Free Zones may face changes
Many Central American assembly plants are anxious, especially those located in so-called Free Zones.
Meanwhile, Mexico is making its maquiladoras more competitive.
Assessing a proposed Costa Rican law, which would charge corporate taxes in Free Zones, Intel said – diplomatically but pointedly - that its Asian plants have costs well below those of Central America. Intel employs about 2,000 people in Costa Rica.
Likewise, Free Zone companies in El Salvador are objecting to government proposals, which would remove many incentives, currently available to these kind of operations.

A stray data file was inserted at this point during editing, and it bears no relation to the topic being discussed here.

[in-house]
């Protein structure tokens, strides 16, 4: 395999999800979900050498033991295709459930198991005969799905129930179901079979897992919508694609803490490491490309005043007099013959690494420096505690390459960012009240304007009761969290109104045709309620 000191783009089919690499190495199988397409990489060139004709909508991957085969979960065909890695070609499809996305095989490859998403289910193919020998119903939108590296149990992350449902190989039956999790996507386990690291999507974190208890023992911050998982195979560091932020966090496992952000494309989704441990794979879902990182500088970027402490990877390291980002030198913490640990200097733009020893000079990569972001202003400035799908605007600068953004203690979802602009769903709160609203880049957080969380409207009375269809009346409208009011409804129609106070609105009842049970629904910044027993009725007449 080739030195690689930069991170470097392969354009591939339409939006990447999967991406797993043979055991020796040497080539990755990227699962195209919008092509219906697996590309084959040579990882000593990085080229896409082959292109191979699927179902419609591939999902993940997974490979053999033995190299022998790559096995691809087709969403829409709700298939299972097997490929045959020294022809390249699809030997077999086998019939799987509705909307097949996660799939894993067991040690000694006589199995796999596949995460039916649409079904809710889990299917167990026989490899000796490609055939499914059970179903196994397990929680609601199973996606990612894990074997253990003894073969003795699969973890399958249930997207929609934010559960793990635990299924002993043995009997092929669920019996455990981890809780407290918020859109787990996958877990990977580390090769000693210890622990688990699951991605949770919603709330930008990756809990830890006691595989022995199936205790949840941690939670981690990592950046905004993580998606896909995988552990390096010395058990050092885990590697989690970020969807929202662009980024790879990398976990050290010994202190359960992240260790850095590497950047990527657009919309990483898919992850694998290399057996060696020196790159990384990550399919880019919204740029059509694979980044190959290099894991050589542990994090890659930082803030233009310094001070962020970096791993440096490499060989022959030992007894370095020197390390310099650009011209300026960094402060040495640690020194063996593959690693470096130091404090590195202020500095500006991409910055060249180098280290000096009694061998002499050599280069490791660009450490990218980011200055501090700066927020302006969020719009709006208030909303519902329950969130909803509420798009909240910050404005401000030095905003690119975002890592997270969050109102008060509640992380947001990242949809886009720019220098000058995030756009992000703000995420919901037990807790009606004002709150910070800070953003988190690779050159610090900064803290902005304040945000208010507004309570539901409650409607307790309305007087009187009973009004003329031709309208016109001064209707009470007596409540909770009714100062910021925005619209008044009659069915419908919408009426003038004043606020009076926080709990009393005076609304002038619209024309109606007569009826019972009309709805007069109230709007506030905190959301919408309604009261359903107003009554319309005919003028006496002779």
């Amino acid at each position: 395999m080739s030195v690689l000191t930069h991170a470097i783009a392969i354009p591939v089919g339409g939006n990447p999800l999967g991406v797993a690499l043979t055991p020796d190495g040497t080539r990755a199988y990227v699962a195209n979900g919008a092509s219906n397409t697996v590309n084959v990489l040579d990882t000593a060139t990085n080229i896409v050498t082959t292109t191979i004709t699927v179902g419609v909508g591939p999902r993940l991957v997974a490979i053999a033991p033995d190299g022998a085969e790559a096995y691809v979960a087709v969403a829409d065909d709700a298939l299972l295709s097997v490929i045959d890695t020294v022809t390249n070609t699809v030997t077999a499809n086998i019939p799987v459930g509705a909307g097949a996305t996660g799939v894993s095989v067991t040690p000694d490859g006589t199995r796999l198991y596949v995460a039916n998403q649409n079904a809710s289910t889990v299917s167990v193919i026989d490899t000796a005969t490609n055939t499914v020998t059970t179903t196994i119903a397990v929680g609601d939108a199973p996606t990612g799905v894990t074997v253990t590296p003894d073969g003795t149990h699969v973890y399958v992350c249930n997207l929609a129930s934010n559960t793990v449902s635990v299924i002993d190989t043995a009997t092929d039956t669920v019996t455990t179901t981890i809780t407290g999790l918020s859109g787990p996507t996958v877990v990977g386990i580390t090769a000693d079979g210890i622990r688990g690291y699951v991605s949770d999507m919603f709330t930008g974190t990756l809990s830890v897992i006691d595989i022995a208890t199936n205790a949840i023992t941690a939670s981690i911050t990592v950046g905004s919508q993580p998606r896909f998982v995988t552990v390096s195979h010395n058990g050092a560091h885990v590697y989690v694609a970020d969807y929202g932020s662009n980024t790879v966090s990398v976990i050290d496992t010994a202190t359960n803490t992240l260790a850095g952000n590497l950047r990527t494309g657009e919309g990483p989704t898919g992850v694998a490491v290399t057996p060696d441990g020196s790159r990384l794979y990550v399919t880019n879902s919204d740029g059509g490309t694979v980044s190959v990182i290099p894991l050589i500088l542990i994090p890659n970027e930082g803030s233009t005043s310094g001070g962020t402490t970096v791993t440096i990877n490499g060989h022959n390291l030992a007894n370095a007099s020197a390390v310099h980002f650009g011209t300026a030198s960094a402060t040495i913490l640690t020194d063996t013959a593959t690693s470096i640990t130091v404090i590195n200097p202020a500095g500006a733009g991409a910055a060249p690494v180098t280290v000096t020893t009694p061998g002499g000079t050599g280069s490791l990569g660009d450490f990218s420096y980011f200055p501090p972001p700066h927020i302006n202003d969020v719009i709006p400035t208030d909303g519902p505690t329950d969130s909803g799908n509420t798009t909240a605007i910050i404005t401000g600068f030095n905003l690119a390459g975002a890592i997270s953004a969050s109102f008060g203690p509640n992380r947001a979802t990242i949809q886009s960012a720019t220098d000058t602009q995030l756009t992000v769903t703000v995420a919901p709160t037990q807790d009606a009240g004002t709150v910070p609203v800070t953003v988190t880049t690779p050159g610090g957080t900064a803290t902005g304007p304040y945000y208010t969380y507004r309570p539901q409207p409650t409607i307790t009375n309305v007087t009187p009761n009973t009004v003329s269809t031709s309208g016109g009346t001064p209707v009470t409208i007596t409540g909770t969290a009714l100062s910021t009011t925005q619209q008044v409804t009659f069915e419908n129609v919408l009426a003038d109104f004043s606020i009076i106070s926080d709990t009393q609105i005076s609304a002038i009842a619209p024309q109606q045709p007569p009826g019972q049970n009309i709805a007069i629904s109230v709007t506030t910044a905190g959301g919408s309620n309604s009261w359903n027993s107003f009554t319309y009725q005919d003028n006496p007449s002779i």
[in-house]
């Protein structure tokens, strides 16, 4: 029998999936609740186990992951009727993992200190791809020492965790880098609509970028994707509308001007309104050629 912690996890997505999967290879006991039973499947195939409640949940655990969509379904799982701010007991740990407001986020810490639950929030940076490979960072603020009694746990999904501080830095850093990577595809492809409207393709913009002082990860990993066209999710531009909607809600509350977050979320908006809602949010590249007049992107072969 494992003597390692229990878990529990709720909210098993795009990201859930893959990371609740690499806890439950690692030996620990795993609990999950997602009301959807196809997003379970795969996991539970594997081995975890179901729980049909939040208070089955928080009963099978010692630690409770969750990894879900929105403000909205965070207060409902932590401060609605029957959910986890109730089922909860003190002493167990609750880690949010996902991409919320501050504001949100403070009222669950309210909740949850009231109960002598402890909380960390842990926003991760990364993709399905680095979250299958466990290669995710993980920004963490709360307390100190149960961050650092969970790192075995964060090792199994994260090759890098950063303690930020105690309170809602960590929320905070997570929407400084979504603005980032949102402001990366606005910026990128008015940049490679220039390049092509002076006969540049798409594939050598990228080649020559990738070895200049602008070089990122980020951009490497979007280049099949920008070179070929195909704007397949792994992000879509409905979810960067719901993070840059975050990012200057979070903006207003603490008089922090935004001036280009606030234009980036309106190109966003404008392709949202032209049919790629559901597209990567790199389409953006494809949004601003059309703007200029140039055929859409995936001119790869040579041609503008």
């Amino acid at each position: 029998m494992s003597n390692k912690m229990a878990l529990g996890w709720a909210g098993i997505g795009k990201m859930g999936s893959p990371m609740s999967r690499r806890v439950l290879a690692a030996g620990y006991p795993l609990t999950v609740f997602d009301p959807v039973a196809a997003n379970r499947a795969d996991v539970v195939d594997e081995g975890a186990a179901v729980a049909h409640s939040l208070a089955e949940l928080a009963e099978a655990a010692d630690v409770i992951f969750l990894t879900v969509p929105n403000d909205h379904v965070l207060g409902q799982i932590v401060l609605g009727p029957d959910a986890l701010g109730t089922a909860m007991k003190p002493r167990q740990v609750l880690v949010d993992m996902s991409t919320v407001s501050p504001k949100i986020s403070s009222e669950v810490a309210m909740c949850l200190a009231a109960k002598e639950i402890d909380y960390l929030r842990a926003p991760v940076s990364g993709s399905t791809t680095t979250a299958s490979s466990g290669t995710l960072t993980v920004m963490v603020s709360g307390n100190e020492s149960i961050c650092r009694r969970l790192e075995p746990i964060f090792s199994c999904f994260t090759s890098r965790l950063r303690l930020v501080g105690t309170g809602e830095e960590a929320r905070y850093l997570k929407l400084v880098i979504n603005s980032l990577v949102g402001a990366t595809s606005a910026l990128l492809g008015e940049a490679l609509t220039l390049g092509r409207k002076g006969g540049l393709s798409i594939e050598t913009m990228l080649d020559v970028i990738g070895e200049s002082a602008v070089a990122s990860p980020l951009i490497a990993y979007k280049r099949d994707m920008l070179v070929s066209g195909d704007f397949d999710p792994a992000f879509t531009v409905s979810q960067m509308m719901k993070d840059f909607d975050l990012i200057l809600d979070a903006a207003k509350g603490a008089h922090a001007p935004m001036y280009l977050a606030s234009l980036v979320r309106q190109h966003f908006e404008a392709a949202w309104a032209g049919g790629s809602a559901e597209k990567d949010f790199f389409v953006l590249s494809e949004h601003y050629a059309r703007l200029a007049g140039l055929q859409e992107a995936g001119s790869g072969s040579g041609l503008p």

A concern for export-oriented companies in general has to with Another concern has to do with the economies of the U.S. and Europe, where import volumes are slowing.
To reduce costs, two Honduran maquiladoras last week announced that they were moving to Nicaragua, where of labor is cheaper.
For his part, Mexican President Felipe Calderon is going in the opposite direction to that of Costa Rica and El Salvador, this month announcing new tax incentives for Mexico’s maquiladora industry.
With new incentives, a recently devalued peso, and a work force four times greater than that Central America as a whole, Mexico will be more appealing to investors - and maybe not so attractive to Central Americans.
The region´s so-called maquiladoras mainly make clothing, footwear, computer parts and medical equipment. Many call centers also operate in Central American Free Zones, offering support to international customers in areas which include technology, travel and finance.